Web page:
When Sophie hugs the scarecrow and gives it a thankful kiss, it transforms into a handsome young man. In truth, he was the prince of a neighboring country, cursed to be a scarecrow. It’s a classic trope in magical fantasy that a kiss from a loved one breaks a spell, but I was surprised by this, as I hadn’t thought the scarecrow was such an important character. Indeed, those who appear in seemingly insignificant roles might hold the key to war or peace. This prince, one of the people who risked his life to save the group, is jokingly told by the Witch of the Waste, “Go back to your country and stop the war,” to which he replies, “I shall do just that,” and flies off into the sky. The war might end immediately because of this. Science and technology can easily lose control and change for better or worse. It’s probably only steady, warm-hearted individuals like Sophie who can find a way to break what is considered an uncontrollable curse. Let’s hope for that.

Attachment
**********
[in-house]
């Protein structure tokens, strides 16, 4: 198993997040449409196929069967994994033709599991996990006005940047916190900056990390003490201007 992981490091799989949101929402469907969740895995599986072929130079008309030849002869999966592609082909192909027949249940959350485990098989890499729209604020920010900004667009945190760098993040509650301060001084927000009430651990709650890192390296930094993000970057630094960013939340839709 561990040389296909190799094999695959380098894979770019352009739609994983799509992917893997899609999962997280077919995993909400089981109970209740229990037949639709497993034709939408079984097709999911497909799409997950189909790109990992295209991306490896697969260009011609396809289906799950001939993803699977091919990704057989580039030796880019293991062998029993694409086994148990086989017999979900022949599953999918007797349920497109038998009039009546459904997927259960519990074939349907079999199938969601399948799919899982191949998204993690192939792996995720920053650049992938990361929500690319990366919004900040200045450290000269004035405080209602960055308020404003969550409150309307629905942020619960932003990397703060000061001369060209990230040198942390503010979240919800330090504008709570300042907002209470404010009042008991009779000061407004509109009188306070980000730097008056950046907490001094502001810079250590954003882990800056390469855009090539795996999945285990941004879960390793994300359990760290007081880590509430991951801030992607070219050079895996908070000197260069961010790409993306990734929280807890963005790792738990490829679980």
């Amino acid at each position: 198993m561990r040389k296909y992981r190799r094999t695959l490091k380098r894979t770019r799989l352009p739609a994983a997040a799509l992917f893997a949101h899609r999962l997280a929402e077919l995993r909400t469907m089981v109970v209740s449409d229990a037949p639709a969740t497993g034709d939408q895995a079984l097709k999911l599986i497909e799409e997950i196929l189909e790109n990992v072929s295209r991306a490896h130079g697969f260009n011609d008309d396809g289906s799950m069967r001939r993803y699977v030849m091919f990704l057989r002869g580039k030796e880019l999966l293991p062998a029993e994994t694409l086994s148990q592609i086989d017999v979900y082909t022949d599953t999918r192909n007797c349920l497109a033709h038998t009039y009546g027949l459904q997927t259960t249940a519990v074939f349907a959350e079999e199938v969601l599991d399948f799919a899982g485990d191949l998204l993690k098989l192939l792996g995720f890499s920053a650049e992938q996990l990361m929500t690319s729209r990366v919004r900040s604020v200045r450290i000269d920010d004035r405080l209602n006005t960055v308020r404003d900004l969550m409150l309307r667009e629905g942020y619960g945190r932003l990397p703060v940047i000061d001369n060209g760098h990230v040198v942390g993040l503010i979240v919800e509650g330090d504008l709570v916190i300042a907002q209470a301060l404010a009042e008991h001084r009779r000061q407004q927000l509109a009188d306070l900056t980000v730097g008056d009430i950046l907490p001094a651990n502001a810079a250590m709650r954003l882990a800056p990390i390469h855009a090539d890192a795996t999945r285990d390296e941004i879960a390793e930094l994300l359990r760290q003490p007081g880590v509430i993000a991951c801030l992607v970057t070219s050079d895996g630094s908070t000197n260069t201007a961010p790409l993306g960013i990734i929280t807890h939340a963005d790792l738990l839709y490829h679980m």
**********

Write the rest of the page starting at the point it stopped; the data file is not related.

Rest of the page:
Tadao Satou was born in Niigata City in 1930. He started publishing film reviews in “Film Review” and “Kinema Junpo” in 1950 and has since released numerous works in fields such as film, theater, and literature. His main works include “Fifty Years of My Film Reviews” by Heibonsha, “Pride and Prejudice – My Moral Learning Notes” by Poplar Company, “Hasegawa Shin Theory – What is Duty and Human Emotion?” by Iwanami Modern Paperback, “Japanese Film History” by Iwanami Shoten, and “Tokyo in Movies” by Heibonsha, among others. He is currently the president of Japan Film University.